Foxglove is the source of digitalis.

It is no coincidence that its generic name seems more pharmaceutical than horticultural. After all, the cardiac medication digitalis is an extract of foxglove, Digitalis purpurea. The plant is unfortunately very toxic. Because it naturalizes in several regions, it can be more hazardous than standardized medications. It can migrate undetected into home gardens.

Otherwise, foxglove is a delightful warm season annual with a rustic or woodsy style. It is actually a biennial that generates basal foliar rosettes during its first season, and blooms during its second season. Although technically monocarpic (so should die after bloom), it can produce a few short pups to bloom later. Seedlings can appear in random situations.

Plants from nurseries grew during a previous season, so are ready to bloom immediately for early summer. Their seedlings may grow through later summer and autumn, so might bloom for the following summer. Floral stalks generally stand between three and six feet tall. The tubular and somewhat pendant flowers are mostly pinkish purple, pink or white. A few modern varieties bloom yellow or apricot.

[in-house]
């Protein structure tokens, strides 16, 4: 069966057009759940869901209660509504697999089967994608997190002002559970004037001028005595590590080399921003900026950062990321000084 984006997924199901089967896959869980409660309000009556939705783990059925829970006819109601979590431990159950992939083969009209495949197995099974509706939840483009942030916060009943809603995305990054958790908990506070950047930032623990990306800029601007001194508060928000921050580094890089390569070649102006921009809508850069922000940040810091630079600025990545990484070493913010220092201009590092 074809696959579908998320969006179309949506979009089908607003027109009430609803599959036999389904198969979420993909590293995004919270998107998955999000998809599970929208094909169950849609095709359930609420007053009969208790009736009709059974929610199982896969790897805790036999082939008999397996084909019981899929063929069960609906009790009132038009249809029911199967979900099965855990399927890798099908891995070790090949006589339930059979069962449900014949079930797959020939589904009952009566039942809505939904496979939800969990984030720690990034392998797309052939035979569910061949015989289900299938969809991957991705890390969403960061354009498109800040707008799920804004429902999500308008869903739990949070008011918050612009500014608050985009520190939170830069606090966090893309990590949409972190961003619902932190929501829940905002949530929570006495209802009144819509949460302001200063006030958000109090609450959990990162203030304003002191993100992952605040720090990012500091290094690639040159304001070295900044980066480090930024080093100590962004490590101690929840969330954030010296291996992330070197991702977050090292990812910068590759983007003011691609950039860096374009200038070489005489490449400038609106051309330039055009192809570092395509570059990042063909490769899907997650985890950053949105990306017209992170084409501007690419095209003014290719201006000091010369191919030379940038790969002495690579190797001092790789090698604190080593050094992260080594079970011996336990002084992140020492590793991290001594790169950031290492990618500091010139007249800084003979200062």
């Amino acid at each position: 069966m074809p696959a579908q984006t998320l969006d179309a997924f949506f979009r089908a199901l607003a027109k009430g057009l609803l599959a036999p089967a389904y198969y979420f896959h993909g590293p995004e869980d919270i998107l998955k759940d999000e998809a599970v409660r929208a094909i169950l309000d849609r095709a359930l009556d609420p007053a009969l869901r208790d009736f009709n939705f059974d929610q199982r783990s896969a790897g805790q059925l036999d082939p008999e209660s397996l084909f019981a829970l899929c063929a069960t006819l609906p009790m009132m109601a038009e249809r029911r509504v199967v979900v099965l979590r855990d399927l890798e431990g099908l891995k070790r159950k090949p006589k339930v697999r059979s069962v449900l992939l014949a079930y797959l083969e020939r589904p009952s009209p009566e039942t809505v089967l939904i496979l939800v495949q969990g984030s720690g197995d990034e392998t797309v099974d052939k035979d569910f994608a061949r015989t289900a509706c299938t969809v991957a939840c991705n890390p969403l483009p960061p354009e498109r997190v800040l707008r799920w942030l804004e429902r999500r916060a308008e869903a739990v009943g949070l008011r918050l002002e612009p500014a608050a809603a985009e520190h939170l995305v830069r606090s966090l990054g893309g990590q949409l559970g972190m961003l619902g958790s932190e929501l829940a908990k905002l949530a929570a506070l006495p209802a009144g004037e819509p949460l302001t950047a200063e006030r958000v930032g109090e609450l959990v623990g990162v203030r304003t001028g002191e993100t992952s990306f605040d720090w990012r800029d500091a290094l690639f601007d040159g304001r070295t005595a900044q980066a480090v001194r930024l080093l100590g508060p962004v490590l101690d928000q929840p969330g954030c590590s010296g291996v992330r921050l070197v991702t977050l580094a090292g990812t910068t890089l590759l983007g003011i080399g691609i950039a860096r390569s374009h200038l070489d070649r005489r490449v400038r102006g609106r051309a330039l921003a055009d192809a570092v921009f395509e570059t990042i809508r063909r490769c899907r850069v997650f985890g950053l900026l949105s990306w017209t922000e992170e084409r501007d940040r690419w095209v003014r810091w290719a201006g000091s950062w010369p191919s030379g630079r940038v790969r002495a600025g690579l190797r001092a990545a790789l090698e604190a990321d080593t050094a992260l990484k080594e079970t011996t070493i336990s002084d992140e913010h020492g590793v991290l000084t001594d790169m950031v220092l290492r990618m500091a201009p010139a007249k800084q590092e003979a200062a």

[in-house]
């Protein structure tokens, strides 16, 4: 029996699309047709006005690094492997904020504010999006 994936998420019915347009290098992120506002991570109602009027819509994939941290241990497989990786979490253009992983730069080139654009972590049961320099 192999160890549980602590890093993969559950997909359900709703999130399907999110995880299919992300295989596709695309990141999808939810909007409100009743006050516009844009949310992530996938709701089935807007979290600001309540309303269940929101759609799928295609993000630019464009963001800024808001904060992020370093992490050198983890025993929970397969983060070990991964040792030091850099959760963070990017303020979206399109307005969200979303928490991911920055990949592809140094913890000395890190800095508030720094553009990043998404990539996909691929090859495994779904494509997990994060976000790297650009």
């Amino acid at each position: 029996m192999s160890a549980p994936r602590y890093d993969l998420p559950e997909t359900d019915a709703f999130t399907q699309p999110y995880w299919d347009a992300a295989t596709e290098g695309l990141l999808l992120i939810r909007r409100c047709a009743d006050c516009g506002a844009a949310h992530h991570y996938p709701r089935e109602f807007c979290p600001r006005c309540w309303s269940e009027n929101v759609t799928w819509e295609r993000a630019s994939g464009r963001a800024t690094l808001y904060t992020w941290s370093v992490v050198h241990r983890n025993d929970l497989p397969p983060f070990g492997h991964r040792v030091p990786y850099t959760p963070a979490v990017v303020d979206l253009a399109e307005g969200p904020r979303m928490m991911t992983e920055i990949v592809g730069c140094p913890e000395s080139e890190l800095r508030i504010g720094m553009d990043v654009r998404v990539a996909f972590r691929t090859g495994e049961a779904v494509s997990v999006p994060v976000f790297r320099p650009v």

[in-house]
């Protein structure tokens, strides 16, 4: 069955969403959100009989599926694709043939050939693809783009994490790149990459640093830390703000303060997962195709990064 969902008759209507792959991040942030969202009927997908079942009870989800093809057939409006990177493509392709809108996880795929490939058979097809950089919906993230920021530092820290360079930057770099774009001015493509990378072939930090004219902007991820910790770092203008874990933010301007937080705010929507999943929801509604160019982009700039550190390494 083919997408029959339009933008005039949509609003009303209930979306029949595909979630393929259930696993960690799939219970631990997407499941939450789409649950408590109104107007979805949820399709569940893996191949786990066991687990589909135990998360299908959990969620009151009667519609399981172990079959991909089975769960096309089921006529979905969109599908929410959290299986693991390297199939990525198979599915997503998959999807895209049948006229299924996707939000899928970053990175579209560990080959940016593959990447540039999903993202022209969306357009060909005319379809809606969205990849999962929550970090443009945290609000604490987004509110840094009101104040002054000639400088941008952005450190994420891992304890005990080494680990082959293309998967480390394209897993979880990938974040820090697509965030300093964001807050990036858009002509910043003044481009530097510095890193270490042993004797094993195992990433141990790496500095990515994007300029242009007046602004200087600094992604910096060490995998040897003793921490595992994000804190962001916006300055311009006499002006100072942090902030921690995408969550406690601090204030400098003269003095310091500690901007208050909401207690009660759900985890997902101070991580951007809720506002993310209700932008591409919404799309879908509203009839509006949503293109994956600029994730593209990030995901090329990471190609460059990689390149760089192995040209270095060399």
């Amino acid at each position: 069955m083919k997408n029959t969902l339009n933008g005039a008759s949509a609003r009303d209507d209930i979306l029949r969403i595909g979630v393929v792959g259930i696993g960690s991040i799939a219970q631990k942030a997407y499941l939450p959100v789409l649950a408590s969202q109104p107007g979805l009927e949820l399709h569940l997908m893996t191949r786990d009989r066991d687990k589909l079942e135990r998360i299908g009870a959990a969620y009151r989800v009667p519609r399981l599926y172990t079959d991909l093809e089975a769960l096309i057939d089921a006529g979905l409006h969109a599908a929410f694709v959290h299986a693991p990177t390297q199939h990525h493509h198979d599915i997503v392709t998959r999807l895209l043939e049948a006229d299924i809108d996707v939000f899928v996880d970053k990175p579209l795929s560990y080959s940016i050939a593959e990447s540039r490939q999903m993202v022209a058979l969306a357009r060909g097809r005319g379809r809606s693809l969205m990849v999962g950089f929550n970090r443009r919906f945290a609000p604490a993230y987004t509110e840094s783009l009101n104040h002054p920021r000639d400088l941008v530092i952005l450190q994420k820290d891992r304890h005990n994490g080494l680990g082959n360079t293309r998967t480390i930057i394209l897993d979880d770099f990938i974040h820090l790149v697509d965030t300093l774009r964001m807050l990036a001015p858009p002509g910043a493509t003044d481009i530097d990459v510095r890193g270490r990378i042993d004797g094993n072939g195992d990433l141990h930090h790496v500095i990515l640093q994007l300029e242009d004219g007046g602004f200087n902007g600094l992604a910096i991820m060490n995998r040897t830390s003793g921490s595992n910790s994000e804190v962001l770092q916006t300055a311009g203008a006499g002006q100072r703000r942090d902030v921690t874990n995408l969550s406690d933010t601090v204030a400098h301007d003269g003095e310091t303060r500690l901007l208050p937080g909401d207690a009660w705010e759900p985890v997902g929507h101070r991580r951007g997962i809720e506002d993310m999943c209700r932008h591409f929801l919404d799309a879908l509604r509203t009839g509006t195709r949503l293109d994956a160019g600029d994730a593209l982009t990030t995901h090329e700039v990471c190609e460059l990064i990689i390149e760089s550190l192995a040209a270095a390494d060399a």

6 thoughts on “Foxglove

  1. They grow wild prolifically in Lancashire. My sweetheart once made a flower arrangement with foxgloves and barbed wire, but I was a bit wary about it because I had read how poisonous it is.

    Liked by 1 person

    1. You were more wary about the flowers than the barbed wire?!
      Well, of the toxic flowers, I believe that it is one of the worse sorts. I happen to experience an unrelated skin allergy to it, so do not like to touch it anyway.


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